In July this year, the Public Utility Commission of Texas (PUC) selected a scenario of grid enhancement based on the potential to transmit a total of 18,456 MW of wind power from West Texas and the Panhandle to the metropolitan areas of the state. This is expected to cost approximately $5 billion. Developers in Texas need to deposit a letter of credit for 10 per cent of their assigned share of the estimated costs identified in the transmission plan.

The Bonneville Power Authority (BPA) has instituted an “open season” process to help rationalise its queue management. Under this system, BPA provides an annual opportunity for those in the queue to pay money to become part of transmission expansion investment to meet their transfer needs. All those making requests of transmission service must participate in the open season process or forfeit their position in the BPA interconnection queue. The customer is required to pay a full year’s transmission charge in advance to the operator. Analysts argue that this process may help bring about incremental enhancement in grid capacity but will not be able to create significant new capacity to connect regions of high renewable potential to the urban centres.

Another significant challenge for integrating a larger per cent of power from renewable sources is the grid’s ability to manage higher levels of variability and uncertainty in anticipating and scheduling power from renewables. Many renewable technologies such as wind and solar are non-storable and time-variable, resulting in intermittent power flow. Further, some of these technologies are still evolving and their impact on unusual grid situations is unknown. Under these circumstances, the current penalties may not serve the purpose of improving grid reliability.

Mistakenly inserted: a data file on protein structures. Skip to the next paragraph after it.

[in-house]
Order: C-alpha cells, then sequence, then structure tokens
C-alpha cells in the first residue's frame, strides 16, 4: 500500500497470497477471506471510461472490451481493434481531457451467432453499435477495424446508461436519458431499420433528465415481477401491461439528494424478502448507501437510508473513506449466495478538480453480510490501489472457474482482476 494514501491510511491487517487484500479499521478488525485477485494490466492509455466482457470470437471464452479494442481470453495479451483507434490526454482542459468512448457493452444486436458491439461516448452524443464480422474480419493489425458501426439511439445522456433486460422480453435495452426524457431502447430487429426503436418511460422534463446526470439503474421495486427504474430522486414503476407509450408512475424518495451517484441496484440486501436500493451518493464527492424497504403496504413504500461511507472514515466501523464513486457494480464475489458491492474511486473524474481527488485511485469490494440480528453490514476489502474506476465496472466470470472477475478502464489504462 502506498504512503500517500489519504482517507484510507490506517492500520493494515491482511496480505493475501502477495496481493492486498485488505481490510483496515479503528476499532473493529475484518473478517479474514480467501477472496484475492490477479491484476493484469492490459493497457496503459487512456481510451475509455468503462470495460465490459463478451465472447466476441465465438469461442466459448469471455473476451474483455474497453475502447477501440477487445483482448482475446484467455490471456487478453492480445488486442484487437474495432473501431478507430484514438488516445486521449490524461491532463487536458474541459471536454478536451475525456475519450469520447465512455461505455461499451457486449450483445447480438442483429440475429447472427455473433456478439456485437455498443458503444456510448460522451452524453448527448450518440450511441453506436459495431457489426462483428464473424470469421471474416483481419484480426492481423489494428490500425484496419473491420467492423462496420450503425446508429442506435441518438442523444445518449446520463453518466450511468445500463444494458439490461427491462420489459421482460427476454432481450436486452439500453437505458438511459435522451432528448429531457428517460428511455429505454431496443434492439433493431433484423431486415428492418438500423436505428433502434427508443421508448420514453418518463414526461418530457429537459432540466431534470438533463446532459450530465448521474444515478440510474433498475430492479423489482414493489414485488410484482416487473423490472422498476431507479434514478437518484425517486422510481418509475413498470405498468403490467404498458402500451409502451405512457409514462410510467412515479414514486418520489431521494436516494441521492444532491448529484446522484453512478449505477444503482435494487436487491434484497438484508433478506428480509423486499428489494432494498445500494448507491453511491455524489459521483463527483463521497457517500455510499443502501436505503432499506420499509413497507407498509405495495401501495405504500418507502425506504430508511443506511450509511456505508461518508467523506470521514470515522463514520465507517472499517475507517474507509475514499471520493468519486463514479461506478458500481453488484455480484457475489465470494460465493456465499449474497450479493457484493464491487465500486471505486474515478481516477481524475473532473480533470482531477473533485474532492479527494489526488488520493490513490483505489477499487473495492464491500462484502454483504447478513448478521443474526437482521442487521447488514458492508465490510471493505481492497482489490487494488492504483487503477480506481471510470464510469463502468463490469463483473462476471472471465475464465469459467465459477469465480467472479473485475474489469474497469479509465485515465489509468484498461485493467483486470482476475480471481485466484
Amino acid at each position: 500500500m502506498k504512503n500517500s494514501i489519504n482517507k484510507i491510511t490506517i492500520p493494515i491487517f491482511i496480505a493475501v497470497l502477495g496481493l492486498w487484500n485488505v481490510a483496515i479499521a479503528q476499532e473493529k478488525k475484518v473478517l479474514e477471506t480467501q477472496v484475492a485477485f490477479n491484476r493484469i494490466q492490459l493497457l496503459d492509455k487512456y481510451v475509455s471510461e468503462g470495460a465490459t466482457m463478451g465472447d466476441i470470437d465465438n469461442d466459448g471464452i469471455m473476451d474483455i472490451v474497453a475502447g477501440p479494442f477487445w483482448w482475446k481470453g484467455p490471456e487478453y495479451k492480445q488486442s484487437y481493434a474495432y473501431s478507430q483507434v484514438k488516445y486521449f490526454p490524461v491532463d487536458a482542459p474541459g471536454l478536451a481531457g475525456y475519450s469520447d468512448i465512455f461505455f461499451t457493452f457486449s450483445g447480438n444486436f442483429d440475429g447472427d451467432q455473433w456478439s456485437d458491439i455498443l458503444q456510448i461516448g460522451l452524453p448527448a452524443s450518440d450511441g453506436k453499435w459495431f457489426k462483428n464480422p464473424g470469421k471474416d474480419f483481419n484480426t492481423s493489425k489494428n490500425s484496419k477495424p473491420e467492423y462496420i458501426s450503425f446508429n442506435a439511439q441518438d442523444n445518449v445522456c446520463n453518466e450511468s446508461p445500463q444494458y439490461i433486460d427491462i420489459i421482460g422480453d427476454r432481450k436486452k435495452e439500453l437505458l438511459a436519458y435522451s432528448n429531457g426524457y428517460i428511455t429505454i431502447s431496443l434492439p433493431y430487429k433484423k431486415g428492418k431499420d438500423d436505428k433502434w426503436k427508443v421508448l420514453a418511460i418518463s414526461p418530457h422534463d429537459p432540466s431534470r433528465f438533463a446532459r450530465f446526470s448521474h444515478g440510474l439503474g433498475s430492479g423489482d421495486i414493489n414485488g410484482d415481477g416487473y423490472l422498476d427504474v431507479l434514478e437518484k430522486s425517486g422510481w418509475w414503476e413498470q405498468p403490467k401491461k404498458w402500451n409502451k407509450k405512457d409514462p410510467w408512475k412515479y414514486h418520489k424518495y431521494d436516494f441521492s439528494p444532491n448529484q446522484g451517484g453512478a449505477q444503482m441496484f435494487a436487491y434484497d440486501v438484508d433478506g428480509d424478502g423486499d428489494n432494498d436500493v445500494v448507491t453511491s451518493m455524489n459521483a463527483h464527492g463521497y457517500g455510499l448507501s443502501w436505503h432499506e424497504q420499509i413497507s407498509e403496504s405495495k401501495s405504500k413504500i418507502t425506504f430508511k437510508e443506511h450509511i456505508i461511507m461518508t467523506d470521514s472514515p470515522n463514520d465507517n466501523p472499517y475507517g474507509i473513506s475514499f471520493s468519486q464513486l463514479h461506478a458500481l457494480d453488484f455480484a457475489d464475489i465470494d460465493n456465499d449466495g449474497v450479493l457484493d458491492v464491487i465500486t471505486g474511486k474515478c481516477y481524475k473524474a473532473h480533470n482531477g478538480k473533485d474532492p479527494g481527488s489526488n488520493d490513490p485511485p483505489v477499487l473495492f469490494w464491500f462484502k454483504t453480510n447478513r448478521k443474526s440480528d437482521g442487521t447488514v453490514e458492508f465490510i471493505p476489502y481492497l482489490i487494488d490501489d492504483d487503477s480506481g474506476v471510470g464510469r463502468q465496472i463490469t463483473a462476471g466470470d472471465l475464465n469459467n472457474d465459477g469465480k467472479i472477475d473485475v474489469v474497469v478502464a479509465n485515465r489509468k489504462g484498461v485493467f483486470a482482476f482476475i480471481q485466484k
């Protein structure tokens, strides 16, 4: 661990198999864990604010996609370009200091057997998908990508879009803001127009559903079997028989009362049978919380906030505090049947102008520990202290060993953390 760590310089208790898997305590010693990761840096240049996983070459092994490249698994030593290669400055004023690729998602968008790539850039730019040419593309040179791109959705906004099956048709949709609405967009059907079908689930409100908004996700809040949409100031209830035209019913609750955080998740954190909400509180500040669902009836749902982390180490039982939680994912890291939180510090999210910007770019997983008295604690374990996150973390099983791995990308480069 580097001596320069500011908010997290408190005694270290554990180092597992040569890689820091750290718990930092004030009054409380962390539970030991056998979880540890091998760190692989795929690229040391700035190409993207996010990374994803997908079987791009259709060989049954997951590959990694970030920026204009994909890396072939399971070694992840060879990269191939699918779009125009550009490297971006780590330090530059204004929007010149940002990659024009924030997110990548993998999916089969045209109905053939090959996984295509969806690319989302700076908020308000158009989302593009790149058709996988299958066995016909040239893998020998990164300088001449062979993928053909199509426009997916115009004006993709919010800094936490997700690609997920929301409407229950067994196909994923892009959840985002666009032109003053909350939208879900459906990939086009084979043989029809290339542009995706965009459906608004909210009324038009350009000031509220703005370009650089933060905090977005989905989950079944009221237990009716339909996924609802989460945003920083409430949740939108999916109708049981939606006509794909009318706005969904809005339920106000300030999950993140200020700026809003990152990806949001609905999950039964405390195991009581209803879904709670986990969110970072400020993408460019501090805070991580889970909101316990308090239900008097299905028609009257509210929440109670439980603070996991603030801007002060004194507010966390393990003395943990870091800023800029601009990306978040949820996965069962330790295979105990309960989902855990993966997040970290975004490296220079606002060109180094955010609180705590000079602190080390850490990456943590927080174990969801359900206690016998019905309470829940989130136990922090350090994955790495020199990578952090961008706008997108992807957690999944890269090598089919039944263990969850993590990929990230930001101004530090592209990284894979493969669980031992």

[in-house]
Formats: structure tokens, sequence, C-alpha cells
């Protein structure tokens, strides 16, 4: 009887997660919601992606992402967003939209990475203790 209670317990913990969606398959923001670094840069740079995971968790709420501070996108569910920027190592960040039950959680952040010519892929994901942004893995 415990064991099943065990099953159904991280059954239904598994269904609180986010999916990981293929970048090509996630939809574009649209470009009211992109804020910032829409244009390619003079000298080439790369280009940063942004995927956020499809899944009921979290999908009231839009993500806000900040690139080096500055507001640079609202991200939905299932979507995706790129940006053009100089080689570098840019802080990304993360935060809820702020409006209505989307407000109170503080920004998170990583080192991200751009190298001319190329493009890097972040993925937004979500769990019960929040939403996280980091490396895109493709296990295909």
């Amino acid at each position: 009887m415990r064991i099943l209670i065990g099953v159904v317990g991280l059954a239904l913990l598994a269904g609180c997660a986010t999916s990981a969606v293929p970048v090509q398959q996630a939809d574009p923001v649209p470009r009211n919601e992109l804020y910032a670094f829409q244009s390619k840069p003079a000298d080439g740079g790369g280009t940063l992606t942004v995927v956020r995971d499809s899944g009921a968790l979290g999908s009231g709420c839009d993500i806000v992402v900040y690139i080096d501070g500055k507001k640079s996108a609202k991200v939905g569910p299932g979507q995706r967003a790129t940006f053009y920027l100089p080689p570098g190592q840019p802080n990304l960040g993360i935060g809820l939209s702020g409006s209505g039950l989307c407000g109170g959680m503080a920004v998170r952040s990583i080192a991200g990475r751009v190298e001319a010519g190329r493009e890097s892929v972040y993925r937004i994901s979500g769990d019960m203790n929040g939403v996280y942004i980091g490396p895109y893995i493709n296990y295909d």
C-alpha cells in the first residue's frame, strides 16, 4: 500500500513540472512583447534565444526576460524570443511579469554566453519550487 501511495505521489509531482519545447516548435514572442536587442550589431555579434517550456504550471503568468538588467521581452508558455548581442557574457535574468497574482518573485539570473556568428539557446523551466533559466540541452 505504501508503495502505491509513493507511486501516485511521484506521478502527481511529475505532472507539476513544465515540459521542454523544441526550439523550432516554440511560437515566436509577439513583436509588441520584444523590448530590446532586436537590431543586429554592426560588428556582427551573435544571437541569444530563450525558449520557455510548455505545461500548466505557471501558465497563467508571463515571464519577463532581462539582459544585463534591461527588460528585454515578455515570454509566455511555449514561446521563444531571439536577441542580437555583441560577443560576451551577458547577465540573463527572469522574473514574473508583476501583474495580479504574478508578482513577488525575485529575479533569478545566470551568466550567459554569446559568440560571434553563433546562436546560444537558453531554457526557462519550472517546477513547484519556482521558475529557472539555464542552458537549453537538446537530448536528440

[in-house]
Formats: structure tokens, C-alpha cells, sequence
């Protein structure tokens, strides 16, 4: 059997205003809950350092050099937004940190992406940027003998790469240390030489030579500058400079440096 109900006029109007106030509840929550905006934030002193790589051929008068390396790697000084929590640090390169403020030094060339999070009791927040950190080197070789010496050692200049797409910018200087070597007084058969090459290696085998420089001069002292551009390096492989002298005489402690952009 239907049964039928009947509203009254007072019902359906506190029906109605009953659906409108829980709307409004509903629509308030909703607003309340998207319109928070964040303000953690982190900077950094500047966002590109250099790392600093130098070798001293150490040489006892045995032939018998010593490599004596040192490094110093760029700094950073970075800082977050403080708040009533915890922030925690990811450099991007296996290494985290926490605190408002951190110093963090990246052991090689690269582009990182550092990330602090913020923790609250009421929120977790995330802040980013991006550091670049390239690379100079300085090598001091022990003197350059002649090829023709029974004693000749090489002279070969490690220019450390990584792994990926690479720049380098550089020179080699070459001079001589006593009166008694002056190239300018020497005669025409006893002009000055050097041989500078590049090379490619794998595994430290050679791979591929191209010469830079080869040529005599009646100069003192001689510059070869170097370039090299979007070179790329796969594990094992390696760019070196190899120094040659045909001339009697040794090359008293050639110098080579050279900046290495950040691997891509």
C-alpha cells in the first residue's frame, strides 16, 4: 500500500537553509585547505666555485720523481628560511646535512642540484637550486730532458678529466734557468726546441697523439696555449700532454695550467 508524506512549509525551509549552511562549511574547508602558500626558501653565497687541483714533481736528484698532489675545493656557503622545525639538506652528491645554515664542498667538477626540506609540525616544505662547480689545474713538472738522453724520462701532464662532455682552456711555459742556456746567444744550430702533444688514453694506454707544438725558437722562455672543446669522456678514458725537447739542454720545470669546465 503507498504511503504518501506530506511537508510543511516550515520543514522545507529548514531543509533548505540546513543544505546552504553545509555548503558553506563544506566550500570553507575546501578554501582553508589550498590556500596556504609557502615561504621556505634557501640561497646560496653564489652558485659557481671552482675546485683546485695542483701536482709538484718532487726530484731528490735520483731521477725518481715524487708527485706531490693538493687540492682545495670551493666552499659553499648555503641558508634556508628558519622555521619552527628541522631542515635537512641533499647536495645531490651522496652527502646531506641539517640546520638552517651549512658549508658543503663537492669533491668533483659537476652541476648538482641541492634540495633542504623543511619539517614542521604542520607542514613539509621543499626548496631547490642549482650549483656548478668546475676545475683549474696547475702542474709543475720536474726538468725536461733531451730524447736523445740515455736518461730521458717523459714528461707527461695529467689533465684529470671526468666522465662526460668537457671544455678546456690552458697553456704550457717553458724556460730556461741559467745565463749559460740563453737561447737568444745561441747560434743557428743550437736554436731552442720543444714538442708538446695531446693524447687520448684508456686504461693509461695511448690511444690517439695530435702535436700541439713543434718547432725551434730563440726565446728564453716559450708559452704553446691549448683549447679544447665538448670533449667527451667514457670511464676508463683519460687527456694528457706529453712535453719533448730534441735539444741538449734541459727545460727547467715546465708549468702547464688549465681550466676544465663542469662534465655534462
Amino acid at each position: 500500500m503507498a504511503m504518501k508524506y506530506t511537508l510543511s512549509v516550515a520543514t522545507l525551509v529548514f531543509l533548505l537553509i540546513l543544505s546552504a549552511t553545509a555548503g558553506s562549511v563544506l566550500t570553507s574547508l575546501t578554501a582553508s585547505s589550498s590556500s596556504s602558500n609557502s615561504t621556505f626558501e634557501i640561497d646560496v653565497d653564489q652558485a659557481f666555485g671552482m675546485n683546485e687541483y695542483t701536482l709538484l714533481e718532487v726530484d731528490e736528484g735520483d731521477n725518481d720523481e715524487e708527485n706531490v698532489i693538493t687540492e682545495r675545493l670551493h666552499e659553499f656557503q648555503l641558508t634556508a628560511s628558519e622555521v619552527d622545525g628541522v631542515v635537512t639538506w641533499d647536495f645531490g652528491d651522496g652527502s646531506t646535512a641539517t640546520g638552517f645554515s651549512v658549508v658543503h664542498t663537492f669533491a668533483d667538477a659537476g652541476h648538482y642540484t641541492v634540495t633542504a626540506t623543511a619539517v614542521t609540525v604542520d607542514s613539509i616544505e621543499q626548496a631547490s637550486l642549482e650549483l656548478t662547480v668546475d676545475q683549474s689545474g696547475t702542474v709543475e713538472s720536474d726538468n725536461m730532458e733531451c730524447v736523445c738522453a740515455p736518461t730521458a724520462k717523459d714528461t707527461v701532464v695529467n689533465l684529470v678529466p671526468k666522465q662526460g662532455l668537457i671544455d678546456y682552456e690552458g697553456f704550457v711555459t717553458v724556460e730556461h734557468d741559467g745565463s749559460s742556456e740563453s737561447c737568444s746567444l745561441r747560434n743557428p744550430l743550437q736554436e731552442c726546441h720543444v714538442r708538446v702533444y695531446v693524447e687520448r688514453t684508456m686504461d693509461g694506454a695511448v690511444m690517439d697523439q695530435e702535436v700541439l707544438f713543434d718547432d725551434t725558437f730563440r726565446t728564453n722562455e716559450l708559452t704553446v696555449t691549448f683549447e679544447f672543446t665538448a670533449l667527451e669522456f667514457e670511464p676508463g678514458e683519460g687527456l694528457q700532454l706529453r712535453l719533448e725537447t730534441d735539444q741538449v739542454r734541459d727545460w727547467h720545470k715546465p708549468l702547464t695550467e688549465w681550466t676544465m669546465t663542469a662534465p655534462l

On a pragmatic level, operators need new and more sophisticated models to predict grid behaviour at higher renewable penetration to enable efficient and reliable grid operations under all scenarios. In fact, one of Electric Power Research Institute’s (a collaborative industry research body) 2009 transmission projects is on enabling transmission for large scale renewable integration. However, a more sophisticated and longer term solution is needed to transform the grid which is currently more suited to large, fossil fuel generators.

The current dominance of fossil fuel means that the electrical networks are designed for energy flows in a single direction – from large, remote power stations to load centres. The use of dispersed, time-varying renewable energy generators is more likely to result in bi-directional flow. A “smart grid” that can enable generators to talk to their customers and participate in grid management, a grid that can anticipate disturbances and “self-heal” is probably the answer to such challenges. Such a grid also has the potential to reduce power costs, enable storage of electricity and improve grid reliability. The FERC, National Association of Regulatory Utility Commissioners (NARUC) and several state-level regulators have initiated a collaborative dialogue process on achieving a smarter electric grid in the US.

With President-elect Barack Obama wanting 10 per cent of electricity in the US to come from renewable sources by 2012 and 25 per cent by 2025, these issues are likely to be addressed sooner rather than later. The prospect of a greener US power system is definitely in the larger global interest.